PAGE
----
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Berlin Wall

Barrier that once enclosed West Berlin / From Wikipedia, the free encyclopedia

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The Berlin Wall (German: Berliner Mauer, pronounced [bɛʁˌliːnɐ ˈmaʊɐ] ) was a guarded concrete barrier that encircled West Berlin of the Federal Republic of Germany (FRG; West Germany) from 1961 to 1989, separating it from East Berlin and the German Democratic Republic (GDR; East Germany).[lower-alpha 1][1][3] Construction of the Berlin Wall was commenced by the government of the GDR on 13 August 1961. It included guard towers placed along large concrete walls,[4] accompanied by a wide area (later known as the "death strip") that contained anti-vehicle trenches, beds of nails and other defenses. The primary intention for the Wall's construction was to prevent East German citizens from fleeing to the West.[5]

Quick facts: The Berlin Wall, General information, Type, C...
The Berlin Wall
Berlinermauer.jpg
From the West Berlin side, Berlin Wall graffiti art in 1986. The Wall's "death strip", on the east side of the Wall, here follows the curve of the Luisenstadt Canal (filled in 1932).
Berlin-wall-map_en.svg
The Wall and its checkpoints
General information
TypeWall
Country
Coordinates52°30′16″N 13°26′28″E
Construction started13 August 1961
Demolished9 November 1989 – 1994; 30 years ago (1994)[1]
Dimensions
Other dimensions
  • Border length around West Berlin: 155 km (96 mi)
  • Border length between West Berlin and East Germany: 111.9 km (69.5 mi)
  • Border length between West and East Berlin: 43.1 km (26.8 mi)
  • Border length through residential areas in East Berlin: 37 km (23 mi)
  • Concrete segment of wall height: 3.6 m (11.8 ft)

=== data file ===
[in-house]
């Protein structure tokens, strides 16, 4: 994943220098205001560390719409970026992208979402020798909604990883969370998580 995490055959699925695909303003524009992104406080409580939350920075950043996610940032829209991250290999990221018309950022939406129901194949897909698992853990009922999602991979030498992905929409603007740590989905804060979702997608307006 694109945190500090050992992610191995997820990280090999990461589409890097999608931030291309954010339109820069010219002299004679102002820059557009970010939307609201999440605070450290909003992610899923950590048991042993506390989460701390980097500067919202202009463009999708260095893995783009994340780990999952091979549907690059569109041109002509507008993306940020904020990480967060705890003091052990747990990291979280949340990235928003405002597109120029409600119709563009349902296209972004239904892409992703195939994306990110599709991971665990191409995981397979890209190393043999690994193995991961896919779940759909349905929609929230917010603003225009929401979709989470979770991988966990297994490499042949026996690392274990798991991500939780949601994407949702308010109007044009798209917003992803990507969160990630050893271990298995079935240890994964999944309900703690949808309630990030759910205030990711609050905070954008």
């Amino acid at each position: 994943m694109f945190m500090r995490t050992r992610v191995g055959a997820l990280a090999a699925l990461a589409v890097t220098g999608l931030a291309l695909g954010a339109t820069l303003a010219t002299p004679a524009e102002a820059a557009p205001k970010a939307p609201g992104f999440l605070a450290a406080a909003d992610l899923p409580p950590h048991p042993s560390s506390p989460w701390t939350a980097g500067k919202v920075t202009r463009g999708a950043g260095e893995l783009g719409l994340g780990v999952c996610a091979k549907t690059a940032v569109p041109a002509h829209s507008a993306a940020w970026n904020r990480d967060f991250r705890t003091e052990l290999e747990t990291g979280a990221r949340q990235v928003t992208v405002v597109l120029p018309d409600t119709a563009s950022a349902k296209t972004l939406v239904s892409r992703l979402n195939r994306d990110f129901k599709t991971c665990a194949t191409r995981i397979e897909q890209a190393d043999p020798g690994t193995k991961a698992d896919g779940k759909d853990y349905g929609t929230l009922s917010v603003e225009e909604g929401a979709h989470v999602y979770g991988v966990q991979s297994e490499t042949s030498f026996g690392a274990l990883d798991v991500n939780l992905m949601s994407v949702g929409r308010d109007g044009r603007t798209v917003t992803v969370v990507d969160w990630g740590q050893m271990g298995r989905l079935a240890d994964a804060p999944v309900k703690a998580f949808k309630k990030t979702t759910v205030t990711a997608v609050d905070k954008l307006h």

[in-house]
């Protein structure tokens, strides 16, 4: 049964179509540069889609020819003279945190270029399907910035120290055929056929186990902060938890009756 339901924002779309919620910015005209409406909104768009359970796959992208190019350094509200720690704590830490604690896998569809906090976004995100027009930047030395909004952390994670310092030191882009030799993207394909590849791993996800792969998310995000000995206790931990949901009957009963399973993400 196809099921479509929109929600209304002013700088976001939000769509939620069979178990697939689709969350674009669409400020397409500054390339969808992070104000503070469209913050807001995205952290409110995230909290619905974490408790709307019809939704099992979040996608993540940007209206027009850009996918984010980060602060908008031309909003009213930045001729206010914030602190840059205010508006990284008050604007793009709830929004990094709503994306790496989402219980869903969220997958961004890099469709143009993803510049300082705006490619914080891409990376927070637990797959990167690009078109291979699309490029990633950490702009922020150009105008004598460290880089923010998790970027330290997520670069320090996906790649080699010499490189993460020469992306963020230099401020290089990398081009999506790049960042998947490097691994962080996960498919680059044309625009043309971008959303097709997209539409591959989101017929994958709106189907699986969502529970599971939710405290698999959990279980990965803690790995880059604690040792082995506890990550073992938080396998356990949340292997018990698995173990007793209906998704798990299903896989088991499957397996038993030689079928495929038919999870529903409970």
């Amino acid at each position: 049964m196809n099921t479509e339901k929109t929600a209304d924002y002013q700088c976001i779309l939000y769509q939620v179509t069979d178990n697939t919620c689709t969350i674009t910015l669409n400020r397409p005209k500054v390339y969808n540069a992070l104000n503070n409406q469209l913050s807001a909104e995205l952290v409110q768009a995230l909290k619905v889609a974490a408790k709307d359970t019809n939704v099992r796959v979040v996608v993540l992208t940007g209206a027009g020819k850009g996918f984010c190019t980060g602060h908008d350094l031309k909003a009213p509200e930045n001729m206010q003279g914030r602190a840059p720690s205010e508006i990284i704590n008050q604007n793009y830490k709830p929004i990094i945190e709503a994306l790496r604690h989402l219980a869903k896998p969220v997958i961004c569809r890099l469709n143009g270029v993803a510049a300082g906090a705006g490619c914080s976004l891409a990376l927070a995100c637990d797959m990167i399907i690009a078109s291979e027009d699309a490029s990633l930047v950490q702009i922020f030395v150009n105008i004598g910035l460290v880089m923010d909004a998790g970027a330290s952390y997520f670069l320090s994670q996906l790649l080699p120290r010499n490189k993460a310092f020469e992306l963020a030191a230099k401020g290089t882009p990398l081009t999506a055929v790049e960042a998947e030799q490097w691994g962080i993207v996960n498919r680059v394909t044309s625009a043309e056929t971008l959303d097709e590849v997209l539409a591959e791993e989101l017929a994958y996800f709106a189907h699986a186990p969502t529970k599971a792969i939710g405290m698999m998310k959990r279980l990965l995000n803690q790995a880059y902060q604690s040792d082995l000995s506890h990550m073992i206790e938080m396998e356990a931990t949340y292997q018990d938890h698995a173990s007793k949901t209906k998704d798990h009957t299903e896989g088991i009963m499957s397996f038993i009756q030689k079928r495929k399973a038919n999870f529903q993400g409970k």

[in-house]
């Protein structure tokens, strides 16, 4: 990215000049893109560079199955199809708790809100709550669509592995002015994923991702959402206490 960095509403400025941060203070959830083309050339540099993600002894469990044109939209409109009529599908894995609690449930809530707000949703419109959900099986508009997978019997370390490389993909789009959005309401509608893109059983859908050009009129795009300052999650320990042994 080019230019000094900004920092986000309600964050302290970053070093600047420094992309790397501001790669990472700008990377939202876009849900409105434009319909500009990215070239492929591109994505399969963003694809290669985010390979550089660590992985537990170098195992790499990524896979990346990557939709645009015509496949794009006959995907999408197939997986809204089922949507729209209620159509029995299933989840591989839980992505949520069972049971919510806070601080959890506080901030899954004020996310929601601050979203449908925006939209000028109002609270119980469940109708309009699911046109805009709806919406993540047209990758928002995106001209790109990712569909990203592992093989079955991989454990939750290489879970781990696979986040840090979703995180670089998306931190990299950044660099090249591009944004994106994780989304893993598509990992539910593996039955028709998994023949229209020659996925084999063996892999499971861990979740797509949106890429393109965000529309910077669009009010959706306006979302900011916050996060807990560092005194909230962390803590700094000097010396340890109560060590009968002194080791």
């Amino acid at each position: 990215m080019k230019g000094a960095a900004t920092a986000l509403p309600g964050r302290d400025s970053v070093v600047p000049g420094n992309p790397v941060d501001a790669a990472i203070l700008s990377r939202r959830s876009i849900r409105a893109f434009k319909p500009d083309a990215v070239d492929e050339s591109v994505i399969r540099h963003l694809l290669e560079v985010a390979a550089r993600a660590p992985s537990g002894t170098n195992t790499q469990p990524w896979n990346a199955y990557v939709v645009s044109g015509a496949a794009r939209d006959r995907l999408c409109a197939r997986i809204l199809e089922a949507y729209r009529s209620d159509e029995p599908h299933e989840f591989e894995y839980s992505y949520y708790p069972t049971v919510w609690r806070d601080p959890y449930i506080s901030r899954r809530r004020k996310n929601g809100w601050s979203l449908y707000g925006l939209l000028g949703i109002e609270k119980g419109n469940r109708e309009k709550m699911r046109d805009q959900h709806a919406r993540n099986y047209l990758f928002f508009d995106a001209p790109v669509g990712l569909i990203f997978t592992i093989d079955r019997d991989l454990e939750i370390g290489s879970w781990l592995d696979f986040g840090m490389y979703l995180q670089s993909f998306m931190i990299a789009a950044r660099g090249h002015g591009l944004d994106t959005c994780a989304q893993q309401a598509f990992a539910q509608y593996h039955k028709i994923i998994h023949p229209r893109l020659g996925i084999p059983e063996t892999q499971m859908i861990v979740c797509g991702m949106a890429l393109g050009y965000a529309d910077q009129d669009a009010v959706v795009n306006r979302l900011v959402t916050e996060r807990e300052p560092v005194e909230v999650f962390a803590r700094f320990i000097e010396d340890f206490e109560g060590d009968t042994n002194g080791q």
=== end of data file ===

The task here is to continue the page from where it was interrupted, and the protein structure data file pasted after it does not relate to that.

• Concrete segment of wall length: 106 km (66 mi)
  • Wire mesh fencing: 66.5 km (41.3 mi)
  • Anti-vehicle trenches length: 105.5 km (65.6 mi)
  • Contact/signal fence length: 127.5 km (79.2 mi)
  • Column track width: 7 m (7.7 yd)
  • Column track length: 124.3 km (77.2 mi)
  • Number of watch towers: 302
  • Number of bunkers: 20
Technical details
Size155 km (96.3 mi)
Close
Berlin_satellite_image_with_Berlin_wall.jpg
Satellite image of Berlin, with the Wall's location marked in yellow
West_and_East_Berlin.svg
West and East Berlin borders overlaying a current road map (interactive map)

The Soviet Bloc propaganda portrayed the Wall as protecting its population from "fascist elements conspiring to prevent the will of the people" from building a communist state in the GDR. The authorities officially referred to the Berlin Wall as the Anti-Fascist Protection Rampart (German: Antifaschistischer Schutzwall, pronounced [antifaˌʃɪstɪʃɐ ˈʃʊtsval] ). The West Berlin city government sometimes referred to it as the "Wall of Shame", a term coined by mayor Willy Brandt in reference to the Wall's restriction on freedom of movement.[6] Along with the separate and much longer inner German border, which demarcated the border between East and West Germany, it came to symbolize physically the Iron Curtain that separated the Western Bloc and Soviet satellite states of the Eastern Bloc during the Cold War.[7]

Before the Wall's erection, 3.5 million East Germans circumvented Eastern Bloc emigration restrictions and defected from the GDR, many by crossing over the border from East Berlin into West Berlin; from there they could then travel to West Germany and to other Western European countries. Between 1961 and 1989, the Wall prevented almost all such emigration.[8] During this period, over 100,000[9] people attempted to escape, and over 5,000 people succeeded in escaping over the Wall, with an estimated death toll of those murdered by East German authorities ranging from 136[10] to more than 200[7][11] in and around Berlin.

In 1989, a series of revolutions in nearby Eastern Bloc countries—in Poland and Hungary in particular—caused a chain reaction in East Germany.[12] In particular, the Pan-European Picnic in August 1989 set in motion a peaceful development during which the Iron Curtain largely broke, the rulers in the East came under pressure to cease their repressive policies, the Berlin Wall fell and finally the Eastern Bloc collapsed.[13][14][15] After several weeks of civil unrest, the East German government announced on 9 November 1989 that all GDR citizens could visit the FRG and West Berlin. Crowds of East Germans crossed and climbed onto the Wall, joined by West Germans on the other side in a celebratory atmosphere. Over the next few weeks, souvenir hunters chipped away parts of the Wall.[7] The Brandenburg Gate, a few meters from the Berlin Wall, was opened on 22 December 1989. The demolition of the Wall officially began on 13 June 1990 and was completed in 1994.[1] The fall of the Berlin Wall paved the way for German reunification, which formally took place on 3 October 1990.[7]

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